‘The knowledge that matters is the knowledge of what you can do to someone, and how to effect it,’ says Isabella Baxter Booth in Unfashioned Creatures. This is not to paint an unappetising picture of the protagonist of Lesley McDowell’s second novel. That should be reserved for the antagonist Alexander Balfour, a ‘mind-doctor’ in the early 19th Century. He is trying to succeed in the emerging field of psychiatry, and uses his knowledge and power in ways that make him somewhat unsuited to his role.
Baxter Booth was the troubled real-life friend of Mary Shelley. McDowell fictionalises her life, complete with hallucinations, laudanum and the usual pressures a woman of the time would have been under. Isabella’s husband David is writing an etymological dictionary. He is prone to epilepsy and bouts of violence. He was previously married to Isabella’s sister, Margaret. This is a source of guilt for both partners. David tricks Isabella into travelling from London to her childhood home Montrose, Scotland. Isabella thinks she is going to assess a new ‘radical establishment’ for David. He wants to know if it will provide a ‘rest for men of genius’. David secretly wants Isabella to become a patient. Strangely, this is not a thousand miles away from what Isabella wants. At the ‘Montrose Royal Lunatic Asylum’ she meets Alexander Balfour, who quickly sees that David and Isabella could be the perfect test case. He is desperate to develop a theory of madness that will prove his genius.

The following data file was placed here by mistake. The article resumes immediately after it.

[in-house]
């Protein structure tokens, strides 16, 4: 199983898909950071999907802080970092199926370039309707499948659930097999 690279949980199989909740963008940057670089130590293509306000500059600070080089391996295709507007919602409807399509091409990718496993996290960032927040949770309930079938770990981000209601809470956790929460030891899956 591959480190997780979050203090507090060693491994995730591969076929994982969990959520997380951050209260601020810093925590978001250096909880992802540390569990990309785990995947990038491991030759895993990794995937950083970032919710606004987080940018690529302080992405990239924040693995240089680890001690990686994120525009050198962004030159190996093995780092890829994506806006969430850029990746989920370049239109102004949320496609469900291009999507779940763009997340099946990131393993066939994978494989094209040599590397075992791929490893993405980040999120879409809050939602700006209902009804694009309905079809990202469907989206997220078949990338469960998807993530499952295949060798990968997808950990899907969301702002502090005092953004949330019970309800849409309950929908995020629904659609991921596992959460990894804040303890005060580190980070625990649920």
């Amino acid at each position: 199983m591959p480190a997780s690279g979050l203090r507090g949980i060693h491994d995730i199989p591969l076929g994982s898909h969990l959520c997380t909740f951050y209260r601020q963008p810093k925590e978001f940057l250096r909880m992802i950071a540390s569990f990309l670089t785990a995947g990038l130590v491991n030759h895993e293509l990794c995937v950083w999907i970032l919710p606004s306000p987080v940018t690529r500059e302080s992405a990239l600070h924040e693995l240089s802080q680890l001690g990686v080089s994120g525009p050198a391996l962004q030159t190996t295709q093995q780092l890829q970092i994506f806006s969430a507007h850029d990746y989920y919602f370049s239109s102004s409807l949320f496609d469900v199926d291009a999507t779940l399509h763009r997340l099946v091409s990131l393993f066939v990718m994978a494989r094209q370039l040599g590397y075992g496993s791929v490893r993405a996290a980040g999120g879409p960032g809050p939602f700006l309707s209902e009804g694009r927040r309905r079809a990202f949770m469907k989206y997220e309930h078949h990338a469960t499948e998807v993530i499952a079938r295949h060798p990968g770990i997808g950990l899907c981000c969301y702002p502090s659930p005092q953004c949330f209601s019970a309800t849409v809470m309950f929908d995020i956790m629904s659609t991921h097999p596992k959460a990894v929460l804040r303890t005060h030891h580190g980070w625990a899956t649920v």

Unfashioned Creatures is full of the ghostly presence of historical figures. The year is 1823. Percy Shelley has recently died and the Godwin clan haunt McDowell’s fictional world. The most interesting figure is John Conolly, a sort of Victorian R.D. Laing. It is a shame he isn’t given more space in the novel. He has an interesting conversation with Balfour and there are some brief glimpses into his ‘shambolic but warm’ dilapidated house. Connolly encourages his children to ‘obey their own natures’ and is a devotee of Rousseau: ‘“Childhood is the sleep of reason”’.
The novel has enough death, sex, romantic egoism and dark set pieces in asylums to appeal to any devotee of the gothic. It is told from the alternate perspectives of Isabella and Balfour. Isabella is given first person status and MacDowell uses the time-tested device of the unreliable narrator as a way to explore the grey area between madness and sanity. It is odd that Balfour’s part is dictated in third person, considering his own pathological nature, and during the tense dramatic scenes McDowell’s style is too prosaic. Balfour intervenes when David attacks Isabella and we are told rather than shown the inner-workings of his psyche: ‘His doubt of Isabella might kill her, even as Booth’s madness now permitted his theories after all. But he had no time to think of this.’ This slows the pace and denies the reader the joy of looking for what is implicit.
The plot is intricate, and thick with insanity. Gradually one learns that Isabella, David and Balfour are all teetering on the edge. Not only tha,t but Balfour has a sexually perverted mother, and a brother, Thomas, who has spent his life in an asylum. Even minor characters are dragged in to the proverbial bedlam. Percy Shelley’s poetry ‘was as mad as its creator’. Agnes, who lives in Montrose asylum, appears sane until Balfour informs Isabella otherwise.
At times it appears miraculous that any cohesive action can unfold in the narrative. Why does it not descend into chaos? In a way, that’s what happens. But the novel’s advocacy of the relativity of madness allows the fictional world to balance on the edge of the cliff without tumbling over. The unnerving final chapter is a tentative affirmation of one of Alexander’s epiphanies: ‘why the mad terrified the sane so was easy to understand: they were merely themselves, in antithesis’.
Saraband (2013), 290 pp, £8.99